New in January 2017!
Your Bulldog Puppy Month by Month
Modern Dog Magazine's Editor's Choice!
By Terry Albert
Released in January 2017, this book takes you month by month through your Bulldog puppy's first year. It includes everything you need to know about health, development, training, nutrition, socialization, and just how to have fun with your new puppy!
There's a lot to know about raising a Bulldog. They aren't the right dog for everyone, and they require a lot of special care and knowledge. Numerous experts helped me with this book. Many thanks to Betty Fisher andTom J. Geiselhardt, DVM, who gave me excellent advice and reviewed every word I wrote. Also thank you to the many breeders, trainers, Bulldog owners, and other experts who shared their knowledge and experience, especially Liz Palika, Kris Anderson, Susan Rohringer, Jenny Lucey, Mary Aiken, and the San Diego Bulldog Meetup Group.
More about my co-authors:
Betty Fisher has been working with Bulldogs since 1964. She has bred under the kennel name of 'White Fang' and shown 12 generations of Bulldogs with at least one performance title in each generation - CDXs, Agility, or Carting. One of her dogs was the first AKC Rally titled Bulldog and also earned two carting titles from the American Rottweiler Club. She is the author, with Suzanne Delzio, of So Your Dog’s Not Lassie, and Caninestein, Improving Your Dog’s Intelligence.
In addition to her bulldogs, Betty has put obedience, rally, agility, carting and draft titles on Cardigan Welsh Corgis, Newfoundlands, Rhodesian Ridgebacks and a Papillion as well as teaching all-breed training classes in obedience, rally and agility. She is a judge for obedience and rally for the Australian Shepherd Club as well as a carting judge for the American Rottweiler Club. Aside from her own dogs, Betty works with 4H kids to get them on the road to competition.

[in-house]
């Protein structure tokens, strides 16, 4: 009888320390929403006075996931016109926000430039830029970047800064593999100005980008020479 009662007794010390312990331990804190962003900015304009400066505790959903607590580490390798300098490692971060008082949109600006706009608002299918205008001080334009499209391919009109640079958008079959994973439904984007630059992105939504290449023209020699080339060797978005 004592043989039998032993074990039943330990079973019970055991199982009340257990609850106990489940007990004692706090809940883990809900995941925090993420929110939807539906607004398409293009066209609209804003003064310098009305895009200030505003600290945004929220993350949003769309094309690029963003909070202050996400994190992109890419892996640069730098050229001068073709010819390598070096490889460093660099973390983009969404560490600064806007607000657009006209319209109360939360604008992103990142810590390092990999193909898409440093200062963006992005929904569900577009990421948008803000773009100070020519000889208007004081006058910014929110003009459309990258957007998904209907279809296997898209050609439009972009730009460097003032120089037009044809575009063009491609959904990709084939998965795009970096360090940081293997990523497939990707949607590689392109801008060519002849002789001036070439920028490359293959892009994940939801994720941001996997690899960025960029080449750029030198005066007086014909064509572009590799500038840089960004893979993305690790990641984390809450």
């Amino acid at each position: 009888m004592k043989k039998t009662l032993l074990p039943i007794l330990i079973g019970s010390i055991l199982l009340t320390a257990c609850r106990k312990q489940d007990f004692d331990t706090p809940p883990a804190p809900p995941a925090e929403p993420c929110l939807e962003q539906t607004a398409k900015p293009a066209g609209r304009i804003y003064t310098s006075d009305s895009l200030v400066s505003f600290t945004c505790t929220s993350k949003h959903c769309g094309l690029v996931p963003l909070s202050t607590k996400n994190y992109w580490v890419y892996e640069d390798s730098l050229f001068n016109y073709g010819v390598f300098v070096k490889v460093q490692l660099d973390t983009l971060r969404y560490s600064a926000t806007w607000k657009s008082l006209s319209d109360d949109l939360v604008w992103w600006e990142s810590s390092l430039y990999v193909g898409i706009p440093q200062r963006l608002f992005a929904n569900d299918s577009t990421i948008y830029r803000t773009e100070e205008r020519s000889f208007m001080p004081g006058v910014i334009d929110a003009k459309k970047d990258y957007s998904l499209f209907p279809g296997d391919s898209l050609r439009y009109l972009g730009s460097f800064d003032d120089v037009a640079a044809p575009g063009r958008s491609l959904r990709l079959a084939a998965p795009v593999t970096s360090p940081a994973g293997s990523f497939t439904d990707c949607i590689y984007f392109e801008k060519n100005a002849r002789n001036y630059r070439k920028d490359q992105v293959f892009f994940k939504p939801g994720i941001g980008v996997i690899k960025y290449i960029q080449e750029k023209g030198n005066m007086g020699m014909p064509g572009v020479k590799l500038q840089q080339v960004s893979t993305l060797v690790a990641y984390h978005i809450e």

Betty is a member of the Bulldog Club of Northern California and the Bulldog Club of America, and serves as secretary of the Fresno Dog Training Club, Inc.
Tom J. Geiselhardt, DVM has been a practicing veterinarian for 31 years, with a special interest in Bulldogs, particularly reproduction and Brachycephalic Obstructive Airway Syndrome. He received his Doctor of Veterinary Medicine degree from Colorado State University in 1985. His current practice is at Homestead Animal Hospital in Centennial, Colorado, where he treats Bulldogs and other breeds for both breeders and pet owners. He also regularly conducts health screening clinics at Bulldog specialty dog shows. Animal Planet’s “Breed All About It” television show interviewed Dr Geiselhardt for a story about Bulldog care and health.
Photo above: Baby Bruno, 4 months old, owned and loved by Caleb Spencer.
Left: Chunk, 8 weeks old. Owned by Jeff Larsen
You may have heard the saying “Built like a Mack truck,” or seen the U.S. Marine Corps mascot, Chesty, who exemplifies the corps’ Semper Fi (“always faithful”) motto. During World War I, the Marines adopted the Bulldog as their mascot for his loyalty, tenacious spirit, and never-give-up attitude. Meanwhile, the folks at Mack Trucks provided heavy-duty vehicles that performed well for those soldiers in the tough fighting conditions of Europe. Mack Trucks soon became synonymous with the tough, relentless Bulldog, too.
But even before that, in the 1890s, Yale University became the first college in the country to have a mascot. Seventeen generations of Handsome Dan the Bulldog have symbolized Yale’s fighting spirit.
Originally called the English Bulldog, today’s Bulldog looks much like those Bulldogs of the past and is one of the most popular breeds in the United States–in the top 10 of the American Kennel Club’s list of most-registered breeds. Bulldogs were originally bred to be tough and aggressive, but today’s dog is a sweetheart—smart, loving, determined, and loyal. Bulldogs also have a wicked sense of humor and provide hours of entertainment—usually at your expense!
An entirely man-made breed, over- and indiscriminate breeding has caused the Bulldog to become a walking medical disaster in recent generations. However, with the help of modern screening procedures, today’s responsible breeders are testing their dogs for inherited diseases and making great strides in developing a healthy, long-lived family pet.
More so than probably any other breed, Bulldog owners must do their homework before buying a dog, but you’ll be rewarded with a healthy, happy companion for many years to come.
Left: Bobby Dogg, owned by Lindsey Anne Elkins
Chanel, owned by Nick Beam
Nala, owned by Junior Joseph